The Snowmen Review
Clint Hassell gives his verdict on the 2012 Christmas special.
My long-time readers are aware that, while I appreciate the scope of ideas that Steven Moffat has brought to Doctor Who, I’ve been less than thrilled with the quality of his scripts since the start of his tenure as showrunner. While the latest Christmas special is not a perfect episode – there are two scenes that need to be cut, a glaring continuity error, and a lazy scriptwriting contrivance – “The Snowmen” represents one of Moffat’s most mature, carefully constructed scripts to date. In fact, I’m so impressed with Moffat’s Yuletide offering that I’m focusing this review solely on the script’s accomplishments, as compared to previous episodes.
1. The plot makes sense and lacks major holes.
The alien “snow” is slightly telepathic and responds to the memories of people around it. By exploiting the combination of a governess’ corpse, frozen in alien snow, and the dreams of her charge, the snow will be able to take on a more permanent, humanoid form. The snow is defeated because the majority of it is on the grounds of the Latimer estate, feeding off the emotions of a girl suddenly overcome with sadness by the death of Clara, thus “melting” the snow to “tears.”
This episode feels like classic Russell T. Davies: there is just enough of an explanation to make the plot palatable (if not believable), without so much as to encumber the story. I especially love that the snow responds to “memories,” and not “thoughts”; because most people remember snow as, well, snow, that is how it behaves, instead of springing to life to take the shape of the passing whims of every person in the area. Steven Moffat often overlooks these small points, but here, he chooses the precise words to keep the episode’s plot hole-free.
2. The episode starts with Clara.
Because we’ve met Clara, as Oswin, before, there is no need to spend the episode’s first act introducing her character, or demonstrating that she’d make an ideal companion for the Doctor. Instead, the episode’s teaser moves quickly from prologue to Clara – a musical cue denoting the significance of her arrival – and her first encounter with the Doctor.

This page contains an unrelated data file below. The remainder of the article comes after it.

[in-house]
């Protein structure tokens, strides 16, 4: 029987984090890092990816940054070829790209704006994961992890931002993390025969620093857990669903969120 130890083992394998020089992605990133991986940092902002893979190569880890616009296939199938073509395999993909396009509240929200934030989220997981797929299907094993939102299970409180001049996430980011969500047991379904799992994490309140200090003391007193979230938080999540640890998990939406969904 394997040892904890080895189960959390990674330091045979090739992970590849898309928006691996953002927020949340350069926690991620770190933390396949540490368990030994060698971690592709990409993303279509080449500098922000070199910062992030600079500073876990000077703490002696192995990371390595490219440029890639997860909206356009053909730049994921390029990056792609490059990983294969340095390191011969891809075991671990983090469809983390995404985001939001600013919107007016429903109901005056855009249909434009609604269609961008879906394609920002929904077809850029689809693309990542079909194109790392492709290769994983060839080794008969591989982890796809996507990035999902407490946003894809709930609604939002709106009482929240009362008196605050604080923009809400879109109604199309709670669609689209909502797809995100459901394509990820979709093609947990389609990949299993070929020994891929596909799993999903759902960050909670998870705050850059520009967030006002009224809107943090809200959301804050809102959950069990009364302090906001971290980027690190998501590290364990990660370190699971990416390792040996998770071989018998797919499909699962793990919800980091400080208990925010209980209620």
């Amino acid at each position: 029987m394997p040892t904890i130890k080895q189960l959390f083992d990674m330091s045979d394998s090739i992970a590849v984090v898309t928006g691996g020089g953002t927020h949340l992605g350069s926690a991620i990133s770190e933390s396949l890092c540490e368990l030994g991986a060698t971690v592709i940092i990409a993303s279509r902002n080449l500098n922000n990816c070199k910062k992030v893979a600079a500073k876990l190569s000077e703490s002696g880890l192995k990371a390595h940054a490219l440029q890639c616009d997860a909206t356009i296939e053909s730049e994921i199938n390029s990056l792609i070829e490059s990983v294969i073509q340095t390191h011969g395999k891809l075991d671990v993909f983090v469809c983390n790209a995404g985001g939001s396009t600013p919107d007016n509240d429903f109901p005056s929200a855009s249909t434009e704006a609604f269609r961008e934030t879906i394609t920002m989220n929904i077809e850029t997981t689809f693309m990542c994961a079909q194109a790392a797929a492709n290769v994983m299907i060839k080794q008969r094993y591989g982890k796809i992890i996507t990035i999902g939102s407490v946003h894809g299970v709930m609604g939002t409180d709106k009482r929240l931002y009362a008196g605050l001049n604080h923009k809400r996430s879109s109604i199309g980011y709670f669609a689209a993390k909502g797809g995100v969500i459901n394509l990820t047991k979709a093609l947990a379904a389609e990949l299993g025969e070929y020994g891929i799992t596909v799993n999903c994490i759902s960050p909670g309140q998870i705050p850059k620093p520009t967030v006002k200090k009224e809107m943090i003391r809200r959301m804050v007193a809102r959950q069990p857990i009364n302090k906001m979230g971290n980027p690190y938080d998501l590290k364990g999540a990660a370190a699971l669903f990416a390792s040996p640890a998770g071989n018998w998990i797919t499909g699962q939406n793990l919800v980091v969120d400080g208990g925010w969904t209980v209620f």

Davies utilized the same situation, but to the opposite effect, in Series 4’s “Partners in Crime,” when he spent half the episode teasing the audience with near misses between the returning Donna Noble and the Tenth Doctor.
3. All of the companions are effectively utilized.
Madame Vastra and Jenny deduce Dr. Simeon’s ties to the alien snow and, in the Doctor’s absence, confront him. Clara pieces together why the pond is important, and recruits the Doctor’s help. Strax’s role as personal assistant contrasts the Doctor’s intelligence and pacifism. All four companions are instrumental in fighting the ice governess and protecting the Latimer family. Further, each companion fulfills a role distinctive to their character, and each features in at least one memorable scene.
This episode stands in stark contrast to, say, “Dinosaurs on a Spaceship,” which contains five companion characters, none of whom are well-utilized. Nefertiti is present only to be kidnapped, the standard companion-in-peril role. While big game hunter Riddell does shoot at raptors, his inclusion is more to explain Nefertiti’s disappearance from the historical record – a plot point untouched by the episode’s narrative. Brian is introduced as a prelude to “The Power of Three.” What were Amy and Rory doing, again?
4. The humor is balanced and appropriate.
“Good evening. I’m a lizard woman from the dawn of time, and this is my wife,” may be the funniest line ever uttered on Doctor Who. What makes the line brilliant is that it is something that Madame Vastra would believably say. Rather than bend her character to fit a pre-written joke, Moffat’s script exploits the natural humor to be found in a lesbian, Silurian detective in Victorian England.
Strax-as-companion is awesome. The character is so well-written that the scene of Strax retrieving the memory worm played out exactly as expected, and yet was still hilarious. I literally laughed out loud at “Sir! Emergency! I think I’ve been run over by a cab!”